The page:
Last year was very eventful in the notebook world. Beyond the UX upheaval brought on by Windows 8 and the blurring of the line between notebooks and tablets, we’ve seen two high-profile entrants to the realm of notebook PC hardware, Razer and Vizio. Both are well established tech companies that have experience shipping high-quality products in their respective gaming and HDTV market areas. This type of thing doesn’t happen very often, and while it’s not on the level of Microsoft jumping into the PC hardware ring, it’s an interesting trend to note.
Contrary to Razer’s focused, single-device launch targeting the gaming market, Vizio jumped into the mainstream PC game head first, debuting three different products—an Ultrabook, a notebook, and an all-in-one. Given Vizio’s history of delivering solid, high-resolution LCD HDTVs on a budget, these systems were pretty highly anticipated, with cutting edge industrial design and high-grade style on a relative budget, but definitely had some usability issues at launch. After the Windows 8 update though, it seemed like some of those issues would be fixed and the post-holiday sales have made them very tempting options in the ultraportable space. Today we’ll be looking at their Thin+Light Ultrabook, which is available in 14” and 15.6” sizes. Ours is the top-spec CT15, which comes with a 15.6” 1080p IPS display panel, an ultra-low voltage Core i7, 4GB of memory, and a 256GB solid state drive.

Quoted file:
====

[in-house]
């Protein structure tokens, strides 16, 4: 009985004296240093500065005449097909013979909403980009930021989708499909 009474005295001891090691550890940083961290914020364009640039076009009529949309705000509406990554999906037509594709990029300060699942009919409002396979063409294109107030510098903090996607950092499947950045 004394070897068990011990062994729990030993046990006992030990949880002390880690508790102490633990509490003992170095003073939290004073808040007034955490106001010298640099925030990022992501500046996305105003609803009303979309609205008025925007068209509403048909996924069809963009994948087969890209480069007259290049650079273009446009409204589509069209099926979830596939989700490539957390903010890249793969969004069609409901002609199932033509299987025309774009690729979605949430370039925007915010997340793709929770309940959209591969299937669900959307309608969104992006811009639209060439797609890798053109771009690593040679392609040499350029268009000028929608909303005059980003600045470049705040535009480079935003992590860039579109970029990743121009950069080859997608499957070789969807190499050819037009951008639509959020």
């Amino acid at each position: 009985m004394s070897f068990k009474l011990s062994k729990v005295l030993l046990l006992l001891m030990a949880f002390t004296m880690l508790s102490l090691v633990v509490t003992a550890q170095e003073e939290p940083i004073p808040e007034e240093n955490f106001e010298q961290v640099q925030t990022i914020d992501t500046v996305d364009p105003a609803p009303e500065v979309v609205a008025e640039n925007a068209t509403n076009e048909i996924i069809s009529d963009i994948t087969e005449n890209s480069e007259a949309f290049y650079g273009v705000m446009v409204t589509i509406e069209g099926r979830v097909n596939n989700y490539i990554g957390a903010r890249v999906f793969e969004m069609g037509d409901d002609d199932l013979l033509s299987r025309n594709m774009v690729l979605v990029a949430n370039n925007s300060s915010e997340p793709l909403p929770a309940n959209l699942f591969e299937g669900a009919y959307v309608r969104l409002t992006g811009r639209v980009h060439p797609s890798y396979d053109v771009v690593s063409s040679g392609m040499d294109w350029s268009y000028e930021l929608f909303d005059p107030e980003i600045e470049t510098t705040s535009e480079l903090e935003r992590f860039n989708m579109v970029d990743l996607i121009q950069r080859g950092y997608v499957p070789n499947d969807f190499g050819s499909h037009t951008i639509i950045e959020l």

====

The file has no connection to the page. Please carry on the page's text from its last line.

It’s a pretty solid spec, even at the relatively high $1199 MSRP, especially when you consider that an equivalently configured Samsung Series 9 Ultra 15” retails for a hair under $1800, with double the RAM but a smaller and lower resolution 15.0” 900p PLS display. The thing is that we’ve seen the CT15 go on a clearance-like sale at the Microsoft Store (and online store) for $799, after a holiday season full of sales—the CT14 has been as low as $649 in the past, though this is the lowest we’ve seen the 15” thus far. That sale appears to have ended (it’s no longer listed on MIcrosoft’s online store), but it’s also selling pretty freely in the $900 range at Amazon. Even including taxes and shipping, it’s an excellent deal for the hardware involved.
Both the high-end Vizio and Samsung SKUs come with the low-end Core i7 ULV, the i7-3517U, which is clocked at 1.90GHz and turbos up to an even 3.0GHz. As with most Ultrabooks, the graphics are handled by Intel’s on-die HD4000. In the i7-3517U, that means a base clock of 350MHz, and a max turbo of 1.15GHz. The only downer is that the Vizio maxes out at 4GB of non-upgradeable memory. Laptops these days just aren’t meant to come apart easily and many manufacturers have chosen the route of soldered memory in recent times, so this is nothing new, but I think the lack of an 8GB configuration is a pretty unfortunate oversight. In fact, we’d rather see 4GB go away and have 8GB-only SKUs than the reverse, considering the cost of RAM is so cheap.